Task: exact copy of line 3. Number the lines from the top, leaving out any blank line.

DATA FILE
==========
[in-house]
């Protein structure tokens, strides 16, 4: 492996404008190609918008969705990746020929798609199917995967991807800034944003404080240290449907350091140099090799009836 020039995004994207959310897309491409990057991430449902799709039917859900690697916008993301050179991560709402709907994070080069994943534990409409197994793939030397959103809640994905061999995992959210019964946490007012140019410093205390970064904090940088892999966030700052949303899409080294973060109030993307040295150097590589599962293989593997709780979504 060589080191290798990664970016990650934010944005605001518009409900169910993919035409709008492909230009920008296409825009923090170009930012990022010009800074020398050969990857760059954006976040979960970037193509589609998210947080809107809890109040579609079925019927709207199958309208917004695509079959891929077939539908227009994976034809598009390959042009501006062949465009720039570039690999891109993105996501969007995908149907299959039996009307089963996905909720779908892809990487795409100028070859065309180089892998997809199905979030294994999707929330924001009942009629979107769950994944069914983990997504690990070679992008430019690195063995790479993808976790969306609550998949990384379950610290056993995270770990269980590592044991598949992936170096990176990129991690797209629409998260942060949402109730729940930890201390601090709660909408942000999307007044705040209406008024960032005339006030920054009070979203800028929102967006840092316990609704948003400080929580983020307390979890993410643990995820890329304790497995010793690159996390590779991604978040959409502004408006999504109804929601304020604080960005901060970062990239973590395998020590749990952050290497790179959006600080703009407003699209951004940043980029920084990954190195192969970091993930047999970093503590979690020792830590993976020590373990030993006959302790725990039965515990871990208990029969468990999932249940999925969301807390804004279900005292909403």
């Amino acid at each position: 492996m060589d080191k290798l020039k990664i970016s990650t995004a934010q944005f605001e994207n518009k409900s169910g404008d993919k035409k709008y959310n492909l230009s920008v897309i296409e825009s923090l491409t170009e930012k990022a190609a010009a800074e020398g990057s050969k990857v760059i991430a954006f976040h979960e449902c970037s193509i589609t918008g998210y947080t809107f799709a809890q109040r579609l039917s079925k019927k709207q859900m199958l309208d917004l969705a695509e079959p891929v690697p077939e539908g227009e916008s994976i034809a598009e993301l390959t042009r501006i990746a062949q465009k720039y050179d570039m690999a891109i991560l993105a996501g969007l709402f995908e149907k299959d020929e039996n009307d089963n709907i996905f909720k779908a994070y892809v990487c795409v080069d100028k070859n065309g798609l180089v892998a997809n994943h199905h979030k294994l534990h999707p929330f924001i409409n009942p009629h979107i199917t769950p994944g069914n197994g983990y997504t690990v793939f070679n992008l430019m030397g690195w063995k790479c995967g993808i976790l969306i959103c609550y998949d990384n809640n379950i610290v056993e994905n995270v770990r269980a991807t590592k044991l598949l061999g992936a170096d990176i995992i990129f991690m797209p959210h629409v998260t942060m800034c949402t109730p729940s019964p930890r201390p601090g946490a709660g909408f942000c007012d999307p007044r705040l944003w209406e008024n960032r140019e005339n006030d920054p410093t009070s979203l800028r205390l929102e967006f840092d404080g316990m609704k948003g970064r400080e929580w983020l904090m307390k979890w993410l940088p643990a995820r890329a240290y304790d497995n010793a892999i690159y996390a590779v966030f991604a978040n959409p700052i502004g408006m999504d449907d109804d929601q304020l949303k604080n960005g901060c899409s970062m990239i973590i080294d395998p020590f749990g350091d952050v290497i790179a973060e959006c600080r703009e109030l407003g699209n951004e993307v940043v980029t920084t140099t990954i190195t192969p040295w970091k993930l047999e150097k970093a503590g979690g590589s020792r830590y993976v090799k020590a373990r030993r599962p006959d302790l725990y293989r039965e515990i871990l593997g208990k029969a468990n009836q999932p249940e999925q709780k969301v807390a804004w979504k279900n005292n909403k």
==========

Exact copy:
């Amino acid at each position: 492996m060589d080191k290798l020039k990664i970016s990650t995004a934010q944005f605001e994207n518009k409900s169910g404008d993919k035409k709008y959310n492909l230009s920008v897309i296409e825009s923090l491409t170009e930012k990022a190609a010009a800074e020398g990057s050969k990857v760059i991430a954006f976040h979960e449902c970037s193509i589609t918008g998210y947080t809107f799709a809890q109040r579609l039917s079925k019927k709207q859900m199958l309208d917004l969705a695509e079959p891929v690697p077939e539908g227009e916008s994976i034809a598009e993301l390959t042009r501006i990746a062949q465009k720039y050179d570039m690999a891109i991560l993105a996501g969007l709402f995908e149907k299959d020929e039996n009307d089963n709907i996905f909720k779908a994070y892809v990487c795409v080069d100028k070859n065309g798609l180089v892998a997809n994943h199905h979030k294994l534990h999707p929330f924001i409409n009942p009629h979107i199917t769950p994944g069914n197994g983990y997504t690990v793939f070679n992008l430019m030397g690195w063995k790479c995967g993808i976790l969306i959103c609550y998949d990384n809640n379950i610290v056993e994905n995270v770990r269980a991807t590592k044991l598949l061999g992936a170096d990176i995992i990129f991690m797209p959210h629409v998260t942060m800034c949402t109730p729940s019964p930890r201390p601090g946490a709660g909408f942000c007012d999307p007044r705040l944003w209406e008024n960032r140019e005339n006030d920054p410093t009070s979203l800028r205390l929102e967006f840092d404080g316990m609704k948003g970064r400080e929580w983020l904090m307390k979890w993410l940088p643990a995820r890329a240290y304790d497995n010793a892999i690159y996390a590779v966030f991604a978040n959409p700052i502004g408006m999504d449907d109804d929601q304020l949303k604080n960005g901060c899409s970062m990239i973590i080294d395998p020590f749990g350091d952050v290497i790179a973060e959006c600080r703009e109030l407003g699209n951004e993307v940043v980029t920084t140099t990954i190195t192969p040295w970091k993930l047999e150097k970093a503590g979690g590589s020792r830590y993976v090799k020590a373990r030993r599962p006959d302790l725990y293989r039965e515990i871990l593997g208990k029969a468990n009836q999932p249940e999925q709780k969301v807390a804004w979504k279900n005292n909403k």